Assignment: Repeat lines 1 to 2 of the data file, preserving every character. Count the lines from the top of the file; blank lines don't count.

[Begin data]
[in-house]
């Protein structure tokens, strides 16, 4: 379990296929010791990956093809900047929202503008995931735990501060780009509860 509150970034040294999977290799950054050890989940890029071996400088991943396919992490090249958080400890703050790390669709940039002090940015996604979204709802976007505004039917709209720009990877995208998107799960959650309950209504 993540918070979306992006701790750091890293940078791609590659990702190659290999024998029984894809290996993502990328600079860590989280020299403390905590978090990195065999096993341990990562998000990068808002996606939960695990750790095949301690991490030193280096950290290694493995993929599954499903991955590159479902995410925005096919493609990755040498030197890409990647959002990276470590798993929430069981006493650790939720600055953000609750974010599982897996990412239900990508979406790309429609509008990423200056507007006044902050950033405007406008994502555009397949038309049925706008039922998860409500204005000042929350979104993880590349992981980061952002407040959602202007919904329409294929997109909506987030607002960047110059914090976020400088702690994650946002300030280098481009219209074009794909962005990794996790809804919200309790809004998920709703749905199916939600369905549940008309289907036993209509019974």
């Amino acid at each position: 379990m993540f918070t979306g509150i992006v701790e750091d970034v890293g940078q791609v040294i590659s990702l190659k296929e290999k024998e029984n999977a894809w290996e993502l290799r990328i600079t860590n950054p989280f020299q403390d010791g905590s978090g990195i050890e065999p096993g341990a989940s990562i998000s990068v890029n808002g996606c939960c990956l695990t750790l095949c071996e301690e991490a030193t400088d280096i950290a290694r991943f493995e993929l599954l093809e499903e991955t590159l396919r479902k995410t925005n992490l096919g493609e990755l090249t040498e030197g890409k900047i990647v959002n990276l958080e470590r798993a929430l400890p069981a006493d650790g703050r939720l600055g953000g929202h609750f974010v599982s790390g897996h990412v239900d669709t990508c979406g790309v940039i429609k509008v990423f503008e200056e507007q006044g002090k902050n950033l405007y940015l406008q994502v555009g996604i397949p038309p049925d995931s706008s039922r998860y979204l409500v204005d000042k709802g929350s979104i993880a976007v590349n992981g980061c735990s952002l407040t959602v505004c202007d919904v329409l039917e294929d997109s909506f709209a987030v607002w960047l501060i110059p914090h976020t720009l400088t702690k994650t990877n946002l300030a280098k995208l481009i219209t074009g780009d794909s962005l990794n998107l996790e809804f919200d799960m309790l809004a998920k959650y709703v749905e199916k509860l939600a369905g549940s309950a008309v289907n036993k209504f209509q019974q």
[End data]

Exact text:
[in-house]
């Protein structure tokens, strides 16, 4: 379990296929010791990956093809900047929202503008995931735990501060780009509860 509150970034040294999977290799950054050890989940890029071996400088991943396919992490090249958080400890703050790390669709940039002090940015996604979204709802976007505004039917709209720009990877995208998107799960959650309950209504 993540918070979306992006701790750091890293940078791609590659990702190659290999024998029984894809290996993502990328600079860590989280020299403390905590978090990195065999096993341990990562998000990068808002996606939960695990750790095949301690991490030193280096950290290694493995993929599954499903991955590159479902995410925005096919493609990755040498030197890409990647959002990276470590798993929430069981006493650790939720600055953000609750974010599982897996990412239900990508979406790309429609509008990423200056507007006044902050950033405007406008994502555009397949038309049925706008039922998860409500204005000042929350979104993880590349992981980061952002407040959602202007919904329409294929997109909506987030607002960047110059914090976020400088702690994650946002300030280098481009219209074009794909962005990794996790809804919200309790809004998920709703749905199916939600369905549940008309289907036993209509019974």